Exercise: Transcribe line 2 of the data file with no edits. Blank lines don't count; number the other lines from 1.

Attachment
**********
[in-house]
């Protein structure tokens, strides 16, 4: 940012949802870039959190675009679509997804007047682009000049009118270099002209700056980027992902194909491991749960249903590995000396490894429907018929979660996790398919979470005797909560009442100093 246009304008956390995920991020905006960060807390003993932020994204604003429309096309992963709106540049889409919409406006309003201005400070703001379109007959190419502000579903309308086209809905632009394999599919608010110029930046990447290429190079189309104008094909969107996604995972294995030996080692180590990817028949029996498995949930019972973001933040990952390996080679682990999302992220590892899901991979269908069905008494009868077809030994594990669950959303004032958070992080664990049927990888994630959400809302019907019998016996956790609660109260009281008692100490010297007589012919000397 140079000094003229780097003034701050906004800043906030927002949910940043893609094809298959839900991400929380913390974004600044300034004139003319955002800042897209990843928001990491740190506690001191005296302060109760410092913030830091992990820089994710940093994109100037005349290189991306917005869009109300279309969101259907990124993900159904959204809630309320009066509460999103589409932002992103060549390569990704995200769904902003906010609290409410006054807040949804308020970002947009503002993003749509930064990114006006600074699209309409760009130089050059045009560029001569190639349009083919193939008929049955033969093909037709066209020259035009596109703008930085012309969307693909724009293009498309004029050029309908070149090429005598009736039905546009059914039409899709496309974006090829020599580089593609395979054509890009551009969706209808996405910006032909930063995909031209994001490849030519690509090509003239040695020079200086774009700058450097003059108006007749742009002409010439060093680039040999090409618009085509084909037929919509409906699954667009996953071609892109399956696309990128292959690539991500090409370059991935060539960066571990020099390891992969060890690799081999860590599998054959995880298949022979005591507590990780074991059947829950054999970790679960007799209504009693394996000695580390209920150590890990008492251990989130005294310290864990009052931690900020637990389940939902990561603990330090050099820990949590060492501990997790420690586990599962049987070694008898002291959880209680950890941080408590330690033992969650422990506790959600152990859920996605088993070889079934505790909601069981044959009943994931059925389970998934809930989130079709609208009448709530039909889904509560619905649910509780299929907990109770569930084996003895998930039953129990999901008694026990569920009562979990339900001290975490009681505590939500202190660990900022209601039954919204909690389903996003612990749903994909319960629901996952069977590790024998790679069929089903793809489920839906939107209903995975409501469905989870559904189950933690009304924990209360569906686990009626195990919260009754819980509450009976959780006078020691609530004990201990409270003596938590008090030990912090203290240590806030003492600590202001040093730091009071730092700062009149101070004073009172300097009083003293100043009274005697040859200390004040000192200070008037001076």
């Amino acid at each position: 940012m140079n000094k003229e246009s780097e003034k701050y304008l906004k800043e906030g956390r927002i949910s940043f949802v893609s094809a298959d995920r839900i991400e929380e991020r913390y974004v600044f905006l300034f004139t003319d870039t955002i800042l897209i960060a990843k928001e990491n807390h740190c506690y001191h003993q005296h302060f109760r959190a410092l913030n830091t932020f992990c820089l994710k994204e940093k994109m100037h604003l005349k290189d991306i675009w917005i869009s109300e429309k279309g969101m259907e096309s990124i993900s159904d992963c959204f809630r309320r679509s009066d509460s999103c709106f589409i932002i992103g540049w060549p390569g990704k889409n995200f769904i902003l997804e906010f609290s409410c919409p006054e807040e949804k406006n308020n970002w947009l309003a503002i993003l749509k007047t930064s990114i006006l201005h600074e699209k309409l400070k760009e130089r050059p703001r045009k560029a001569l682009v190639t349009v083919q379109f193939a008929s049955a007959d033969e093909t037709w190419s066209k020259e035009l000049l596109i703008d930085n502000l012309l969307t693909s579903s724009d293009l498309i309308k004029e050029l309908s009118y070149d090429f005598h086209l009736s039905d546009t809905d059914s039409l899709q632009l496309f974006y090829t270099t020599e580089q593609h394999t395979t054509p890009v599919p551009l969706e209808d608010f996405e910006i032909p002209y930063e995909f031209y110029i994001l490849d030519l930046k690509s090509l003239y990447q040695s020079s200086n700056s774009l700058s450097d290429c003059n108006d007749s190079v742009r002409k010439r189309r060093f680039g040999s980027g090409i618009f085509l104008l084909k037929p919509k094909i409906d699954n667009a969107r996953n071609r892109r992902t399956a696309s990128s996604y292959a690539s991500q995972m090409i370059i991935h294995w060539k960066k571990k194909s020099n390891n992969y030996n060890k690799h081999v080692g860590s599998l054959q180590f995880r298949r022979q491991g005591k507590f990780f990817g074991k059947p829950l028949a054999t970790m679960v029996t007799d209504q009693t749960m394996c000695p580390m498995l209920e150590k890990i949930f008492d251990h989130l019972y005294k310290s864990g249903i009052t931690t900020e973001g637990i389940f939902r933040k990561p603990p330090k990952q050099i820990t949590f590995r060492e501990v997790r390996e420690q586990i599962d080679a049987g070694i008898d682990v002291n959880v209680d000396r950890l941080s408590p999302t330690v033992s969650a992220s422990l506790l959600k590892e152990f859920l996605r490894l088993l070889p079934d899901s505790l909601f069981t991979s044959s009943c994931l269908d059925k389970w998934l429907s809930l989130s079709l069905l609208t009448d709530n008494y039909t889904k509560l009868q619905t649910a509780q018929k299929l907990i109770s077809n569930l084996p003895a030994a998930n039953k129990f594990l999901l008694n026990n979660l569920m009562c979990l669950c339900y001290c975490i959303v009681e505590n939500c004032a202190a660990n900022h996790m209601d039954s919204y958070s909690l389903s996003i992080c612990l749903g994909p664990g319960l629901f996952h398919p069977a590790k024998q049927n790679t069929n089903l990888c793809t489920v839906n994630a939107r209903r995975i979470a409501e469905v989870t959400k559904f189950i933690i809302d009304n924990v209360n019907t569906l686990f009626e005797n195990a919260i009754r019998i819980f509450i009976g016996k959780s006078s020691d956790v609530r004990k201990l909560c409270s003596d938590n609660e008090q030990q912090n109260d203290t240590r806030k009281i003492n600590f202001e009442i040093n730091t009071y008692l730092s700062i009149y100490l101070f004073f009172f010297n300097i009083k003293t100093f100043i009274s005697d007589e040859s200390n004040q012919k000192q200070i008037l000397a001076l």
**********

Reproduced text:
């Protein structure tokens, strides 16, 4: 940012949802870039959190675009679509997804007047682009000049009118270099002209700056980027992902194909491991749960249903590995000396490894429907018929979660996790398919979470005797909560009442100093 246009304008956390995920991020905006960060807390003993932020994204604003429309096309992963709106540049889409919409406006309003201005400070703001379109007959190419502000579903309308086209809905632009394999599919608010110029930046990447290429190079189309104008094909969107996604995972294995030996080692180590990817028949029996498995949930019972973001933040990952390996080679682990999302992220590892899901991979269908069905008494009868077809030994594990669950959303004032958070992080664990049927990888994630959400809302019907019998016996956790609660109260009281008692100490010297007589012919000397 140079000094003229780097003034701050906004800043906030927002949910940043893609094809298959839900991400929380913390974004600044300034004139003319955002800042897209990843928001990491740190506690001191005296302060109760410092913030830091992990820089994710940093994109100037005349290189991306917005869009109300279309969101259907990124993900159904959204809630309320009066509460999103589409932002992103060549390569990704995200769904902003906010609290409410006054807040949804308020970002947009503002993003749509930064990114006006600074699209309409760009130089050059045009560029001569190639349009083919193939008929049955033969093909037709066209020259035009596109703008930085012309969307693909724009293009498309004029050029309908070149090429005598009736039905546009059914039409899709496309974006090829020599580089593609395979054509890009551009969706209808996405910006032909930063995909031209994001490849030519690509090509003239040695020079200086774009700058450097003059108006007749742009002409010439060093680039040999090409618009085509084909037929919509409906699954667009996953071609892109399956696309990128292959690539991500090409370059991935060539960066571990020099390891992969060890690799081999860590599998054959995880298949022979005591507590990780074991059947829950054999970790679960007799209504009693394996000695580390209920150590890990008492251990989130005294310290864990009052931690900020637990389940939902990561603990330090050099820990949590060492501990997790420690586990599962049987070694008898002291959880209680950890941080408590330690033992969650422990506790959600152990859920996605088993070889079934505790909601069981044959009943994931059925389970998934809930989130079709609208009448709530039909889904509560619905649910509780299929907990109770569930084996003895998930039953129990999901008694026990569920009562979990339900001290975490009681505590939500202190660990900022209601039954919204909690389903996003612990749903994909319960629901996952069977590790024998790679069929089903793809489920839906939107209903995975409501469905989870559904189950933690009304924990209360569906686990009626195990919260009754819980509450009976959780006078020691609530004990201990409270003596938590008090030990912090203290240590806030003492600590202001040093730091009071730092700062009149101070004073009172300097009083003293100043009274005697040859200390004040000192200070008037001076």